Swimming with your dog is a fun way to give them some exercise while increasing your bond, and teaching this valuable skill makes it possible to take your dog anywhere. While some dogs naturally leap into water and start to swim, others require a little more time and patience to get them comfortable around the water. It is also important for you as a pet owner to practice basic safety strategies such as giving your pup a life jacket anytime you are around the water. As you get ready to swim with your favorite canine, use these tips to make your lessons effective and fun.
Choose a Gentle Body of Water
Diving into the ocean is intimidating for a first-time swimmer. Therefore, you will want to start off by getting your dog acclimated to water in general. For tentative pups, this may begin in the bathtub or a shallow wading pool. If your dog is more adventurous, then you can go ahead and venture to any gentle body of water such as an outdoor pool or stream that is shallow enough that your dog can stand up in it at first. Ideally, the place you choose should be fairly private at first so that your dog can focus solely on your commands.
Outfit Your Dog With a Life Jacket
Dogs are natural swimmers, yet it is important to remember that they are subject to the same risks that are associated with fatigue as humans. It is also possible for dogs to become overwhelmed by currents in natural bodies of water such as the lake. For this reason, your dog should be outfitted with a life jacket that suits their body size. To get them used to wearing a life jacket, put it on them during your practice sessions. Then, make sure that they always have one on anytime you are playing near the water, just in case they hop in for a swim.
Play Nearby The Pool or Stream
You want your dog to associate water with fun. You can accomplish this goal by spending time with your pet playing their favorite games alongside the water. Run together along the edge of a stream, or play fetch next to the shallow side of a swimming pool. Once your dog starts to get tired or hot, move toward the water and invite them to follow. Most likely, your dog will step into the water to cool off. Provide them with plenty of praise and encouragement, but never force them to go deeper until they are ready. After several sessions, your dog will start to show an interest in splashing around as they get comfortable with the water.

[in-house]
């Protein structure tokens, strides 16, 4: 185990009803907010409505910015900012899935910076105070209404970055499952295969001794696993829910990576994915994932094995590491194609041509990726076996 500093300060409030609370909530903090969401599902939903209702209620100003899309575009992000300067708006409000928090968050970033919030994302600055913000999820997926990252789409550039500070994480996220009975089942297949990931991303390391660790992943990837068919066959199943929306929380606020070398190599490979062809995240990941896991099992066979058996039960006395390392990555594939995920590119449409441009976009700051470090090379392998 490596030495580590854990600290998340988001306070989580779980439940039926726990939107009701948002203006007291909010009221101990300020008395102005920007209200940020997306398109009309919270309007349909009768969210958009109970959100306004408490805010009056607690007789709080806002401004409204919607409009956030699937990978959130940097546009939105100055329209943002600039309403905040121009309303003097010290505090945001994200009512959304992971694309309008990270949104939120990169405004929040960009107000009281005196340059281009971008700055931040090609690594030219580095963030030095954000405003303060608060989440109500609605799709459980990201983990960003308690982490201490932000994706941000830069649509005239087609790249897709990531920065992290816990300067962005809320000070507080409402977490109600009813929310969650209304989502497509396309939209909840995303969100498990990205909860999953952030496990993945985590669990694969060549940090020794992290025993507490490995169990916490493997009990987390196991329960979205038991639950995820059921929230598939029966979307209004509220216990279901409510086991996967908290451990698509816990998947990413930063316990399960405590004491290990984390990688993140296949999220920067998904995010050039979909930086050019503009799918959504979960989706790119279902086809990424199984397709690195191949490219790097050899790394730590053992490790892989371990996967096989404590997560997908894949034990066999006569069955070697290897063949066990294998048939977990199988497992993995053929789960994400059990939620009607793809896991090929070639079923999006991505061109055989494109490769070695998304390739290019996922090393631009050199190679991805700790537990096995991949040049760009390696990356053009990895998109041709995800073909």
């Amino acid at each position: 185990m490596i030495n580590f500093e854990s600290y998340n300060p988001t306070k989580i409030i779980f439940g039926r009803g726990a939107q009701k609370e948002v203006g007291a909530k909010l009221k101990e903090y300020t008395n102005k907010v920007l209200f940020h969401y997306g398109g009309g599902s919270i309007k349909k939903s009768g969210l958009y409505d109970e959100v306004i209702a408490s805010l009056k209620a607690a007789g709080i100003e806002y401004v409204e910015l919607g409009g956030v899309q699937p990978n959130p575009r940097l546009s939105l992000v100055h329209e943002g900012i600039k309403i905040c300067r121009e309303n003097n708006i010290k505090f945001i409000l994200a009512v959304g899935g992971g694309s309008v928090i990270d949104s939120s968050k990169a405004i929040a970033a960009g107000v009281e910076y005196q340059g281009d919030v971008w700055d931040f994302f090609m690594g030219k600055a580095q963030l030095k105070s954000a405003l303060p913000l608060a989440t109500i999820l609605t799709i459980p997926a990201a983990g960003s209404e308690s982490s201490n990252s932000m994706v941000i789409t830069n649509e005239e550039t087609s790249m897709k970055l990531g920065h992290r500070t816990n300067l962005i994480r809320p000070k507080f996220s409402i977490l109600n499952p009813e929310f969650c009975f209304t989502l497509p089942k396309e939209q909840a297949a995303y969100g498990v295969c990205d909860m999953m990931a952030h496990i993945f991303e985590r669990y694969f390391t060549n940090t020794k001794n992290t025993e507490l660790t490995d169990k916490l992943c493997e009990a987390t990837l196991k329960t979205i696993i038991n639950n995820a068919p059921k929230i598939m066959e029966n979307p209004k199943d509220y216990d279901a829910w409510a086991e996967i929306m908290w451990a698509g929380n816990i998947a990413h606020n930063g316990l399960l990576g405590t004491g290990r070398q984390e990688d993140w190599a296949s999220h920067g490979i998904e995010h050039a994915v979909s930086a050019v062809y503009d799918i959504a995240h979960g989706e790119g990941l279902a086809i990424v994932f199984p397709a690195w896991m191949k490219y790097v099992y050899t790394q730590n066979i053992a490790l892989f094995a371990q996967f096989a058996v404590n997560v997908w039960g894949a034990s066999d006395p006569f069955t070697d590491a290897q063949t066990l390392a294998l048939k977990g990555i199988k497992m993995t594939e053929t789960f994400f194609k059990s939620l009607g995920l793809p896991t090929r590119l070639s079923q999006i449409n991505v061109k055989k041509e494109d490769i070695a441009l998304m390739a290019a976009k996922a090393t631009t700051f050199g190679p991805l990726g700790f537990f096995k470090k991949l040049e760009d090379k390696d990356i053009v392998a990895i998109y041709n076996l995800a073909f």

Get In the Water With Your Dog
The next step for teaching your dog to swim involves you getting wet as well. Put on your swimsuit and strap on your dog’s life jacket, and get ready to have some serious fun. Showing your dog that you also love the water will give them a sense of security. Begin this session by bringing your dog’s favorite toy into the water, and start a game of fetch. The ideal toy for this activity should float slightly so that your dog gets used to putting their snout into the water. As they begin to get into it, begin tossing the toy into deeper water. Eventually, your dog will start swimming to retrieve the toy. As with any training activity, always give your dog lots of praise for a job well done.
Acclimate Your Dog to Other Water Experiences
Once your dog is used to swimming in general, you will want to help them get used to other types of experiences. For instance, taking your dog to a public swimming area that is pet-friendly allows your dog to get accustomed to following your commands in the water when distractions are present. Alternatively, you may desire to get your dog accustomed to riding along beside you on a boat and jumping into the water only when you give them the signal that it is okay. As you introduce your dog to new water experiences, make sure to continue following the basic safety rules such as giving them a life jacket and always keep an eye out for fatigue so that each new water experience is positive.
Few things are more exciting for a dog than splashing around in the water with their best friend. Give your dog a fun way to cool off and get some exercise by teaching them to swim this season. Whether you have a beach dog or one that simply prefers lounging by the backyard pool, making sure that they know how to swim is a critical part of your pet safety plan that leads to fun opportunities for bonding.